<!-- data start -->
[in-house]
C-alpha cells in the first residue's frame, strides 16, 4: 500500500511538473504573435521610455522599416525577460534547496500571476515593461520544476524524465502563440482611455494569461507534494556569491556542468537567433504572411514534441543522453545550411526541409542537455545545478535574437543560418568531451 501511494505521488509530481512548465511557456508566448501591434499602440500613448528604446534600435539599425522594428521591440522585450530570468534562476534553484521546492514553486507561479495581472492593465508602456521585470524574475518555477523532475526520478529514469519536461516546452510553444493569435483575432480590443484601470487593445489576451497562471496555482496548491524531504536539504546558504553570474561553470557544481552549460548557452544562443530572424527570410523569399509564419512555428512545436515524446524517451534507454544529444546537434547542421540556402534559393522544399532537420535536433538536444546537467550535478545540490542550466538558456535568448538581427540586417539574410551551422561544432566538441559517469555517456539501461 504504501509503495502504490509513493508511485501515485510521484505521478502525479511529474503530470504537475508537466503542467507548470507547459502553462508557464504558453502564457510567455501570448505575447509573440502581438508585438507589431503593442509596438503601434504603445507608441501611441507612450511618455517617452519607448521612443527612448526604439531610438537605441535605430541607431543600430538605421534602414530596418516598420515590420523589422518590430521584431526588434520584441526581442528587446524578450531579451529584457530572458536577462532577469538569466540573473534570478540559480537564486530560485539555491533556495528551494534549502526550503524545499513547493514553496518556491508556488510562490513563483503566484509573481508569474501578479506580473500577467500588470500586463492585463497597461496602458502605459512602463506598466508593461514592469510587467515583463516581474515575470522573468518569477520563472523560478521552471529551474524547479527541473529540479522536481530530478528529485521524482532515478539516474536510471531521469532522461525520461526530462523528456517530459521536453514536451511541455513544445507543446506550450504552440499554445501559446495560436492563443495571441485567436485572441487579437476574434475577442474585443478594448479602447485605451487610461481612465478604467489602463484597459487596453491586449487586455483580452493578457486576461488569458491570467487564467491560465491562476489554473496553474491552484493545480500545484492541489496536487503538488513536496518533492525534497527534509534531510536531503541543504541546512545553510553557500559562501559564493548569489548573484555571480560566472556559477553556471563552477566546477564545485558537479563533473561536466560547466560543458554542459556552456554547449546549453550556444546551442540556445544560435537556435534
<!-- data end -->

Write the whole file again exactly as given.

[in-house]
C-alpha cells in the first residue's frame, strides 16, 4: 500500500511538473504573435521610455522599416525577460534547496500571476515593461520544476524524465502563440482611455494569461507534494556569491556542468537567433504572411514534441543522453545550411526541409542537455545545478535574437543560418568531451 501511494505521488509530481512548465511557456508566448501591434499602440500613448528604446534600435539599425522594428521591440522585450530570468534562476534553484521546492514553486507561479495581472492593465508602456521585470524574475518555477523532475526520478529514469519536461516546452510553444493569435483575432480590443484601470487593445489576451497562471496555482496548491524531504536539504546558504553570474561553470557544481552549460548557452544562443530572424527570410523569399509564419512555428512545436515524446524517451534507454544529444546537434547542421540556402534559393522544399532537420535536433538536444546537467550535478545540490542550466538558456535568448538581427540586417539574410551551422561544432566538441559517469555517456539501461 504504501509503495502504490509513493508511485501515485510521484505521478502525479511529474503530470504537475508537466503542467507548470507547459502553462508557464504558453502564457510567455501570448505575447509573440502581438508585438507589431503593442509596438503601434504603445507608441501611441507612450511618455517617452519607448521612443527612448526604439531610438537605441535605430541607431543600430538605421534602414530596418516598420515590420523589422518590430521584431526588434520584441526581442528587446524578450531579451529584457530572458536577462532577469538569466540573473534570478540559480537564486530560485539555491533556495528551494534549502526550503524545499513547493514553496518556491508556488510562490513563483503566484509573481508569474501578479506580473500577467500588470500586463492585463497597461496602458502605459512602463506598466508593461514592469510587467515583463516581474515575470522573468518569477520563472523560478521552471529551474524547479527541473529540479522536481530530478528529485521524482532515478539516474536510471531521469532522461525520461526530462523528456517530459521536453514536451511541455513544445507543446506550450504552440499554445501559446495560436492563443495571441485567436485572441487579437476574434475577442474585443478594448479602447485605451487610461481612465478604467489602463484597459487596453491586449487586455483580452493578457486576461488569458491570467487564467491560465491562476489554473496553474491552484493545480500545484492541489496536487503538488513536496518533492525534497527534509534531510536531503541543504541546512545553510553557500559562501559564493548569489548573484555571480560566472556559477553556471563552477566546477564545485558537479563533473561536466560547466560543458554542459556552456554547449546549453550556444546551442540556445544560435537556435534